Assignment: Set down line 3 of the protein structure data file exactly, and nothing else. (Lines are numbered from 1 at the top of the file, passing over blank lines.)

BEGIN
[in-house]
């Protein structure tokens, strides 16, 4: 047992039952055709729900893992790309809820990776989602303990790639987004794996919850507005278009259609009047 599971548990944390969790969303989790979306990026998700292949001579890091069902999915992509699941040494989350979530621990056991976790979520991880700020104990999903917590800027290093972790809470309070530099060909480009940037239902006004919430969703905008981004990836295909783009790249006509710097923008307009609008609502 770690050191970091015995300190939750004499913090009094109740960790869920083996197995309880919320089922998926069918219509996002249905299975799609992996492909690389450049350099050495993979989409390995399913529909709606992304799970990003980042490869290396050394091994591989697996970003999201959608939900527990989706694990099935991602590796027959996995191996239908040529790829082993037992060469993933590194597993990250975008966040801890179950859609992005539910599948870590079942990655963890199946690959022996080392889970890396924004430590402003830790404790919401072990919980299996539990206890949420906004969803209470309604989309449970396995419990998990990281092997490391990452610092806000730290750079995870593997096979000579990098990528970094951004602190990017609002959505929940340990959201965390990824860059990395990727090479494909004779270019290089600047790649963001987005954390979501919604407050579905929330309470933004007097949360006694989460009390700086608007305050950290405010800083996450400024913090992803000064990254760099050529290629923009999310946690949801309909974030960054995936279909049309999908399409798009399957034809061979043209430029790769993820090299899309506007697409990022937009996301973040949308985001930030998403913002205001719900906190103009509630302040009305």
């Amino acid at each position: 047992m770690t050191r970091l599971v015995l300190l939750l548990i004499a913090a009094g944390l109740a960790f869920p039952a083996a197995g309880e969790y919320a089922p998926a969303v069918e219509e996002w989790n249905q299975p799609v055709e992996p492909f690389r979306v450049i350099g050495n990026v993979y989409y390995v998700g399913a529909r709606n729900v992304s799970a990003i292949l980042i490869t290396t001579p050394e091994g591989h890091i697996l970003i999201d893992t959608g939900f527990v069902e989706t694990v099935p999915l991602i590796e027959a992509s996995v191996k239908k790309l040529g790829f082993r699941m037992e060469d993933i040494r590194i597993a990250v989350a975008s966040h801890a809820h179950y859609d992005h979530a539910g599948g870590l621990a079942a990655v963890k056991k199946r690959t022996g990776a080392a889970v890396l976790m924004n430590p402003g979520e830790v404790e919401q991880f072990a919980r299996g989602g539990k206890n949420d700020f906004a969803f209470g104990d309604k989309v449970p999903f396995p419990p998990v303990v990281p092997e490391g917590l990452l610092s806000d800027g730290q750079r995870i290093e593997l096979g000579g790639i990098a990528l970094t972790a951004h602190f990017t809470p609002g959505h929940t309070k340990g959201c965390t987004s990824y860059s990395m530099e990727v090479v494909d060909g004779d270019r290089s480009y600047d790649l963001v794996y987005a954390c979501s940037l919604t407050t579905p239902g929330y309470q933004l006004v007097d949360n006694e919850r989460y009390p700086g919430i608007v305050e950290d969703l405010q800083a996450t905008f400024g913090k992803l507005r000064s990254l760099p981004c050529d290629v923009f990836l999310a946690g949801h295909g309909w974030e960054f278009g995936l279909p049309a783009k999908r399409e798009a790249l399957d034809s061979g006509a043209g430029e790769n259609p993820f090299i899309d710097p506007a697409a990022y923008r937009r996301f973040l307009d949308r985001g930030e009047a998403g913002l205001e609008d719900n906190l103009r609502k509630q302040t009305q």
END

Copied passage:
């Amino acid at each position: 047992m770690t050191r970091l599971v015995l300190l939750l548990i004499a913090a009094g944390l109740a960790f869920p039952a083996a197995g309880e969790y919320a089922p998926a969303v069918e219509e996002w989790n249905q299975p799609v055709e992996p492909f690389r979306v450049i350099g050495n990026v993979y989409y390995v998700g399913a529909r709606n729900v992304s799970a990003i292949l980042i490869t290396t001579p050394e091994g591989h890091i697996l970003i999201d893992t959608g939900f527990v069902e989706t694990v099935p999915l991602i590796e027959a992509s996995v191996k239908k790309l040529g790829f082993r699941m037992e060469d993933i040494r590194i597993a990250v989350a975008s966040h801890a809820h179950y859609d992005h979530a539910g599948g870590l621990a079942a990655v963890k056991k199946r690959t022996g990776a080392a889970v890396l976790m924004n430590p402003g979520e830790v404790e919401q991880f072990a919980r299996g989602g539990k206890n949420d700020f906004a969803f209470g104990d309604k989309v449970p999903f396995p419990p998990v303990v990281p092997e490391g917590l990452l610092s806000d800027g730290q750079r995870i290093e593997l096979g000579g790639i990098a990528l970094t972790a951004h602190f990017t809470p609002g959505h929940t309070k340990g959201c965390t987004s990824y860059s990395m530099e990727v090479v494909d060909g004779d270019r290089s480009y600047d790649l963001v794996y987005a954390c979501s940037l919604t407050t579905p239902g929330y309470q933004l006004v007097d949360n006694e919850r989460y009390p700086g919430i608007v305050e950290d969703l405010q800083a996450t905008f400024g913090k992803l507005r000064s990254l760099p981004c050529d290629v923009f990836l999310a946690g949801h295909g309909w974030e960054f278009g995936l279909p049309a783009k999908r399409e798009a790249l399957d034809s061979g006509a043209g430029e790769n259609p993820f090299i899309d710097p506007a697409a990022y923008r937009r996301f973040l307009d949308r985001g930030e009047a998403g913002l205001e609008d719900n906190l103009r609502k509630q302040t009305q």